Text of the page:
-Really?-asks the doubtful and confused tourist.

-Yes. It is like this in Sicily for ages, they build motorways that lead to nowhere, the railways system is in shambles and the state is nowhere to be found. This is why I left for Venezuela-says the old man.

-And what did you do there?-asks the tourist, himself coming from a country bearing many similarities with Sicily, apart from having the sea, maybe only in the metaphorical sense.

-Well I am a tailor and I went there to develop my business.

-And did you succeed?

-No not really, everyone there, at least in the part of the country where I lived, goes around half naked, there is very little work for tailors, so I returned.

The tourists gets off the bus and stops over to by a pizza. In Sicily everyone talks to you, this is a rather pleasant surprise and probably difficult to cope with for many tourists coming from other colder places. Talking with the young owners of the pizza take away place the tourists found out that the pizza owners are locals from Syracuse but that they emigrated to the North of Italy couple of years ago. They, especially the husband, loved living in the colder but richer and much more organized north, then, as the husband put it, “a misfortune” happened to them and they had to return. The wife explains that the “misfortune” was actually that she got pregnant so because of financial difficulties that the pregnancy entails they had to return to the niche of their parents home.

Walking around Syracuse the tourists also met rich people, saw many empty houses and found out that citizens from more prosperous EU states are buying of property in the town. They were also told that all the houses have to be restructured in a particular fashion and that this job (polishing the particular type of stone used to build the houses in Syracuse) is being conducted by an expert old man, and that there is only one still living in the town, he charges 500 Euros a day. The tourist thought, he must work very slowly, because he is old to be clear not for other reasons, a more cynical tourist of the two thinks that maybe he employs Penelope's strategy.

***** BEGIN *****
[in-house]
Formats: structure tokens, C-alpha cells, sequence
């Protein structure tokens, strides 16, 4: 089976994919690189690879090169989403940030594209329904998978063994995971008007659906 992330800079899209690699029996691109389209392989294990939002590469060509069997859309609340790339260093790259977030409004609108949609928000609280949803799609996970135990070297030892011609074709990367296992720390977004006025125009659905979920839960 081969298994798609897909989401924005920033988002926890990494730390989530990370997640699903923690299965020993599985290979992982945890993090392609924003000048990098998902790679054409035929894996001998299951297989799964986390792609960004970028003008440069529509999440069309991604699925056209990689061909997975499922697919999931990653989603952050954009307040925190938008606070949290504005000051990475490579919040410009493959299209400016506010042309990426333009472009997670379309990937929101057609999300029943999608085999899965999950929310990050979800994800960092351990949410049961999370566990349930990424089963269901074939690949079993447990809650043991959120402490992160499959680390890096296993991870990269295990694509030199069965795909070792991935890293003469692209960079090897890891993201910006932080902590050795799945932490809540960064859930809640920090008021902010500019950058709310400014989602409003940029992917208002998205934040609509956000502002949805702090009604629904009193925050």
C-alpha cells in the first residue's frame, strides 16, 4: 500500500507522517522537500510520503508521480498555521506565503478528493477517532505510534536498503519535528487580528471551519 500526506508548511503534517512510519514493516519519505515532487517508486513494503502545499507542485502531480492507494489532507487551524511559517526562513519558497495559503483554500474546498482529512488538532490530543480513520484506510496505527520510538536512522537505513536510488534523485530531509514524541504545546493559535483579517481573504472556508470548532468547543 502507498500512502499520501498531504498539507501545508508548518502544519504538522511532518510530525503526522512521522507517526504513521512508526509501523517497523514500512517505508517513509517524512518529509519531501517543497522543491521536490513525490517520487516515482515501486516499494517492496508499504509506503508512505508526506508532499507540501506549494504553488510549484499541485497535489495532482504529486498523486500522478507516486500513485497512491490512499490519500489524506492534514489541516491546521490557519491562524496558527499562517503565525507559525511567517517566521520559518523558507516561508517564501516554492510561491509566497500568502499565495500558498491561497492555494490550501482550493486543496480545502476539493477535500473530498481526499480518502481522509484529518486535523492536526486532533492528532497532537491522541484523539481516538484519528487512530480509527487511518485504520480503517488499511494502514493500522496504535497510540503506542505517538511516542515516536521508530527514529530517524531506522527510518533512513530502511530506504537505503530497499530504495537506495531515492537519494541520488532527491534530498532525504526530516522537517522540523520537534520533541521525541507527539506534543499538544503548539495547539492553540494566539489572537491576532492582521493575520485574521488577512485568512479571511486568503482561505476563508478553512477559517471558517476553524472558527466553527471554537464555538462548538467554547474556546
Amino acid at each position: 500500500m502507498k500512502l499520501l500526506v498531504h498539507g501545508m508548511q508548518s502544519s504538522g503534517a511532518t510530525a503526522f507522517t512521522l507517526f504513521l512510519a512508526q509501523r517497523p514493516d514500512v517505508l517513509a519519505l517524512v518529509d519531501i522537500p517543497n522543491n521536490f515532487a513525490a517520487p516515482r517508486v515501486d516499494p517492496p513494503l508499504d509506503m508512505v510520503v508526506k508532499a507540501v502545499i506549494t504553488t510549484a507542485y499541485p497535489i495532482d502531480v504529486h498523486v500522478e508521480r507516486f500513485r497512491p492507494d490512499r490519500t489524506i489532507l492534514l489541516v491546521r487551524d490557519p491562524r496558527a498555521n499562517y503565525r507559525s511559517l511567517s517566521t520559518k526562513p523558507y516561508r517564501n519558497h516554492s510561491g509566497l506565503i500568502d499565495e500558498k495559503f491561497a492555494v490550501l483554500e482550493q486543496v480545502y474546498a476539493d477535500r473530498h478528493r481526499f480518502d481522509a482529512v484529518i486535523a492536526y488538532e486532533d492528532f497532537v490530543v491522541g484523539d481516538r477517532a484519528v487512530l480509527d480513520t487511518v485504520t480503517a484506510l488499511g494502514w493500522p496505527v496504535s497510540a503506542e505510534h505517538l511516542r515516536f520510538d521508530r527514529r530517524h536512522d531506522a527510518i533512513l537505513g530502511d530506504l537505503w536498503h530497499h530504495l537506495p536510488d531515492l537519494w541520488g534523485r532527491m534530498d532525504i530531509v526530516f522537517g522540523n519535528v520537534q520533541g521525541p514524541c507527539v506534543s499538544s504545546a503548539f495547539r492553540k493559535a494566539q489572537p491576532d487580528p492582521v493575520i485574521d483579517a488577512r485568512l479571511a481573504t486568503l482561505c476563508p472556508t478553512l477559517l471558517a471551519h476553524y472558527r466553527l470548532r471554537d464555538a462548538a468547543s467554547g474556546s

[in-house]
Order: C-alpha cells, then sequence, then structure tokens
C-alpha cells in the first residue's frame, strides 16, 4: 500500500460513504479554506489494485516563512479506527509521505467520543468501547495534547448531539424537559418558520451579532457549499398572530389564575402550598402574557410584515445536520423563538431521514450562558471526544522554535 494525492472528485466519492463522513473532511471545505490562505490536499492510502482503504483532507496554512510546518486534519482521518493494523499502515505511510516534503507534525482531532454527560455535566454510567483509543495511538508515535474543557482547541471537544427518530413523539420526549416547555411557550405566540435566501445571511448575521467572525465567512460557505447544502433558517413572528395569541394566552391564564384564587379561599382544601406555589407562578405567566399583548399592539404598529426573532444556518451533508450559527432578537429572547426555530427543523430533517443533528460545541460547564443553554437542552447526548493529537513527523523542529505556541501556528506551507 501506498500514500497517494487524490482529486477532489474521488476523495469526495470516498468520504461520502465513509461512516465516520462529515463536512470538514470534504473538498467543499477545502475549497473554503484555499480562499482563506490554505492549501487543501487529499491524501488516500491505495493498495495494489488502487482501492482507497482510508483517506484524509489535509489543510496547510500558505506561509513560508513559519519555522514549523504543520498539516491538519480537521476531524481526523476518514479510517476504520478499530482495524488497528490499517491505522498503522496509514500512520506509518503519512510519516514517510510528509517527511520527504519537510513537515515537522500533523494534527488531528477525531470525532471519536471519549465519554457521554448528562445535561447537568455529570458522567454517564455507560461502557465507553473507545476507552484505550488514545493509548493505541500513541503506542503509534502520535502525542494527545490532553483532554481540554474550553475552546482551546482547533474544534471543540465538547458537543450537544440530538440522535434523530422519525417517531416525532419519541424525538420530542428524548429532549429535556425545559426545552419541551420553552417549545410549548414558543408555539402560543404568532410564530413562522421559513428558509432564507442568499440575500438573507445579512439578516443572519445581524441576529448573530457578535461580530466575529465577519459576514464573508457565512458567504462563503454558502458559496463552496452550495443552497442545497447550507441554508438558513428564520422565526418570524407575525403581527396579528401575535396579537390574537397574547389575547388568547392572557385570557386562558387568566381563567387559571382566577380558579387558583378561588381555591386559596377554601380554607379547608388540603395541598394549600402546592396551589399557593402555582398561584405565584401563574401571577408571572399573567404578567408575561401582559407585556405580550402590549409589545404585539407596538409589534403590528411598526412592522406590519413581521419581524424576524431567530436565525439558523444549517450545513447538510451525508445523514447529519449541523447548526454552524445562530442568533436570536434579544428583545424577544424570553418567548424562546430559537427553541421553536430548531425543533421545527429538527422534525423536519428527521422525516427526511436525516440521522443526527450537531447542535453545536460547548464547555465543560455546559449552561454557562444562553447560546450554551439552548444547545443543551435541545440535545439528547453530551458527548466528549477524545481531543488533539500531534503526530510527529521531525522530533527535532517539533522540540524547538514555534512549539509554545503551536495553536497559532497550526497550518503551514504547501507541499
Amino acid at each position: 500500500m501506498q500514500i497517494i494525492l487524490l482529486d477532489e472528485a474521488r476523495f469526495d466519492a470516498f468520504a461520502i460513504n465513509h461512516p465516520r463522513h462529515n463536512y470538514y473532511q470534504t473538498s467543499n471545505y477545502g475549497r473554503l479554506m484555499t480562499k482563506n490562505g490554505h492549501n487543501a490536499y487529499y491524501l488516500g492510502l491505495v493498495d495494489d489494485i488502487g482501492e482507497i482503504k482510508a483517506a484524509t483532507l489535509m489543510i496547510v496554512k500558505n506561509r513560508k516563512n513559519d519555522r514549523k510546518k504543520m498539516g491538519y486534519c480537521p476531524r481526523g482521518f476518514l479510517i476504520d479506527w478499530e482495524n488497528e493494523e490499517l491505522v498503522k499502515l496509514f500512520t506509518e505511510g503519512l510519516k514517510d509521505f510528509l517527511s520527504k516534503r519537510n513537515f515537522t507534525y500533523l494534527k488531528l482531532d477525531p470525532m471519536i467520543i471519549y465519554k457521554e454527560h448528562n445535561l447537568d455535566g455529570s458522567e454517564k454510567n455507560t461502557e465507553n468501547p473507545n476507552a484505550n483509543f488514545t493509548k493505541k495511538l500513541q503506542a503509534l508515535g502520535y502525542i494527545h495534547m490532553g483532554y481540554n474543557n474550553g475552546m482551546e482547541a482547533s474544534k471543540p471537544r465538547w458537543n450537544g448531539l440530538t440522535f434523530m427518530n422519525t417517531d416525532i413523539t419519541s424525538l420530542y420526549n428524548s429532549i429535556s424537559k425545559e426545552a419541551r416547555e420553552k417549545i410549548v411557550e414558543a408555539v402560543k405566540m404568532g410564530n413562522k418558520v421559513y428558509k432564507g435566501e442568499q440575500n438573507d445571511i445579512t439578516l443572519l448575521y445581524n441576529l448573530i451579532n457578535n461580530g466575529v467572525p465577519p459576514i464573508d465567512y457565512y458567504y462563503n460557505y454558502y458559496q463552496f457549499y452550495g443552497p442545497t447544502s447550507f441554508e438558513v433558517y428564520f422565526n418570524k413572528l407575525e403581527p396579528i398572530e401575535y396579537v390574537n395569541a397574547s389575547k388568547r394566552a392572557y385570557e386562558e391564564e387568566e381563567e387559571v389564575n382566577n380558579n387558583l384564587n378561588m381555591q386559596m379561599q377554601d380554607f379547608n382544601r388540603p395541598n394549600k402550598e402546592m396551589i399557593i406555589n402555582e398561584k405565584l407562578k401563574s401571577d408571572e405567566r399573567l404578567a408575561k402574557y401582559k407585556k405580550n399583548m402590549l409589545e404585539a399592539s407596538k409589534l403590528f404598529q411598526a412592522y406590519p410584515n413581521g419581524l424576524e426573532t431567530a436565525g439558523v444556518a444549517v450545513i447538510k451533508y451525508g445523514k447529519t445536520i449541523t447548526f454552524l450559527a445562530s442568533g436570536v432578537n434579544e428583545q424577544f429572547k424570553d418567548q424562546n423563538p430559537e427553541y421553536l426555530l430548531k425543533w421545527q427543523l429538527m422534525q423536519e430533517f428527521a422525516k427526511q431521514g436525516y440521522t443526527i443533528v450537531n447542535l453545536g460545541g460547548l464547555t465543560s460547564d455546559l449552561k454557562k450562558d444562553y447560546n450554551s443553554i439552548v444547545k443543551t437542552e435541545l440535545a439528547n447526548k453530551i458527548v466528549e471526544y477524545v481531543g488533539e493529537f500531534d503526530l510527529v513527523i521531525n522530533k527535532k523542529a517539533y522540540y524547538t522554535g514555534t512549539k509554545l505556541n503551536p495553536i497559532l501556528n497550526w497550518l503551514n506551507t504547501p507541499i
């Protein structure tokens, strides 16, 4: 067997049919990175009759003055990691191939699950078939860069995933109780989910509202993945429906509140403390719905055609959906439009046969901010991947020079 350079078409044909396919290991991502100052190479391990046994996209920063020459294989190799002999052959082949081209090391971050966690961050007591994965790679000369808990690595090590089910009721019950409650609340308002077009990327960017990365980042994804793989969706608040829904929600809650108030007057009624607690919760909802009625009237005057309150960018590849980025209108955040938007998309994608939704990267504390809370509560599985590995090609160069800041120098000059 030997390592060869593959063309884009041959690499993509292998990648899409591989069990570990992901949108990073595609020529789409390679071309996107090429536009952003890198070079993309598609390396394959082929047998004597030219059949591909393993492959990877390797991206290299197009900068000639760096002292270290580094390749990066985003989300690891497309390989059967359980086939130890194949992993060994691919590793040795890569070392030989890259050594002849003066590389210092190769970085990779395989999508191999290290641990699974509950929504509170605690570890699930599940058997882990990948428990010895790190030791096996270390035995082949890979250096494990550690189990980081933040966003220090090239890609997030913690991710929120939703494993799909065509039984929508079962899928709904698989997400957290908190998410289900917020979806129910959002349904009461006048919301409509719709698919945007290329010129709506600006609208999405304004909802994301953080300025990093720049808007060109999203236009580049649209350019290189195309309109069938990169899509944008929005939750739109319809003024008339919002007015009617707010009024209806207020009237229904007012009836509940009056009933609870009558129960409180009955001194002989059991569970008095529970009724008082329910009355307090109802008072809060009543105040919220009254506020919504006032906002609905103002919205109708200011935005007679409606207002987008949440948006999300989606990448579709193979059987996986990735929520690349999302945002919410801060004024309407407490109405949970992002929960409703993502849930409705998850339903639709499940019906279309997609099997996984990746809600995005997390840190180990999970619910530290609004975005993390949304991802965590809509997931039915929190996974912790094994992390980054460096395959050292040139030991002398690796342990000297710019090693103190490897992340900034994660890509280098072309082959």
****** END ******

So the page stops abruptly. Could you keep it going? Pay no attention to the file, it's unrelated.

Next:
Slightly, to the north of Syracuse, in Catania, the tourists engage in looking at the walls of the city. They see the graffiti saying, “the throbbing youth carves up the river of uncertain hopes” (la gioventu’ pulsante scolpisce il fiume delle speranze incerte).They also see a hand made newspaper exposing an allegedly corrupt policeman, they were particularly struck by the following sentence, “all the varnish in the world could never hide the rust on your medals-you fucking Mafioso”. At the end they look at Etna, they do not manage to see it because of the clouds, but to compensate go and listen the poetry of a young and beautiful Tuscan visiting Sicily and writing about Etna, “smoke and fog, hell becoming paradise” (fumo e nebbia, un inferno diventa il paradiso). The tourists get drunk with the Tuscan poet…

-history of the human race is a spit in comparison to the ocean of time. The well being of the Earth and nature should come first and only then the well being of the human race, this is what I was listening, this is what the lava was telling to me, when walking around the rocks of what ones used to be lava-says the tourist who thinks he is really intelligent and who discovers his leanings towards the philosophy of the radical greens.